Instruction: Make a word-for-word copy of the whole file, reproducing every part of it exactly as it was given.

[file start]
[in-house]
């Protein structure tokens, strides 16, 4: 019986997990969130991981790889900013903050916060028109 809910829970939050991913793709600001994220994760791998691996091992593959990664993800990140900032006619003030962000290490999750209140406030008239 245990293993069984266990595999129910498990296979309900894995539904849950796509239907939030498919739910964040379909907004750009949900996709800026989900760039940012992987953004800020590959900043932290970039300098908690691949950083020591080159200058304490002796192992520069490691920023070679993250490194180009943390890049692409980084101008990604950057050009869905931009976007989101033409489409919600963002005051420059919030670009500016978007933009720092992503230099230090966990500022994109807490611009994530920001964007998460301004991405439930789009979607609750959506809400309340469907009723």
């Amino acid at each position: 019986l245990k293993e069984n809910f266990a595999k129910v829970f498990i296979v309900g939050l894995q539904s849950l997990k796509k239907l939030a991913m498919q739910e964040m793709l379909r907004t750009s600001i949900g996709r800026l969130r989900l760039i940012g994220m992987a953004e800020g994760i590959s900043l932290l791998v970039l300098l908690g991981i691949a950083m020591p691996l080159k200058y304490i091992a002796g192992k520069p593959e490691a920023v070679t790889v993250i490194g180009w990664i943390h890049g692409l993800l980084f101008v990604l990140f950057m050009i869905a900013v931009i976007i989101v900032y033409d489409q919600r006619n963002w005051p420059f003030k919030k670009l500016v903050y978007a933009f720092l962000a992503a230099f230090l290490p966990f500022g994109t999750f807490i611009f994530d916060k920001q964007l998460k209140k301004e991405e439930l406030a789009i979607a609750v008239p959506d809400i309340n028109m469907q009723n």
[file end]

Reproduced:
[in-house]
């Protein structure tokens, strides 16, 4: 019986997990969130991981790889900013903050916060028109 809910829970939050991913793709600001994220994760791998691996091992593959990664993800990140900032006619003030962000290490999750209140406030008239 245990293993069984266990595999129910498990296979309900894995539904849950796509239907939030498919739910964040379909907004750009949900996709800026989900760039940012992987953004800020590959900043932290970039300098908690691949950083020591080159200058304490002796192992520069490691920023070679993250490194180009943390890049692409980084101008990604950057050009869905931009976007989101033409489409919600963002005051420059919030670009500016978007933009720092992503230099230090966990500022994109807490611009994530920001964007998460301004991405439930789009979607609750959506809400309340469907009723």
């Amino acid at each position: 019986l245990k293993e069984n809910f266990a595999k129910v829970f498990i296979v309900g939050l894995q539904s849950l997990k796509k239907l939030a991913m498919q739910e964040m793709l379909r907004t750009s600001i949900g996709r800026l969130r989900l760039i940012g994220m992987a953004e800020g994760i590959s900043l932290l791998v970039l300098l908690g991981i691949a950083m020591p691996l080159k200058y304490i091992a002796g192992k520069p593959e490691a920023v070679t790889v993250i490194g180009w990664i943390h890049g692409l993800l980084f101008v990604l990140f950057m050009i869905a900013v931009i976007i989101v900032y033409d489409q919600r006619n963002w005051p420059f003030k919030k670009l500016v903050y978007a933009f720092l962000a992503a230099f230090l290490p966990f500022g994109t999750f807490i611009f994530d916060k920001q964007l998460k209140k301004e991405e439930l406030a789009i979607a609750v008239p959506d809400i309340n028109m469907q009723n």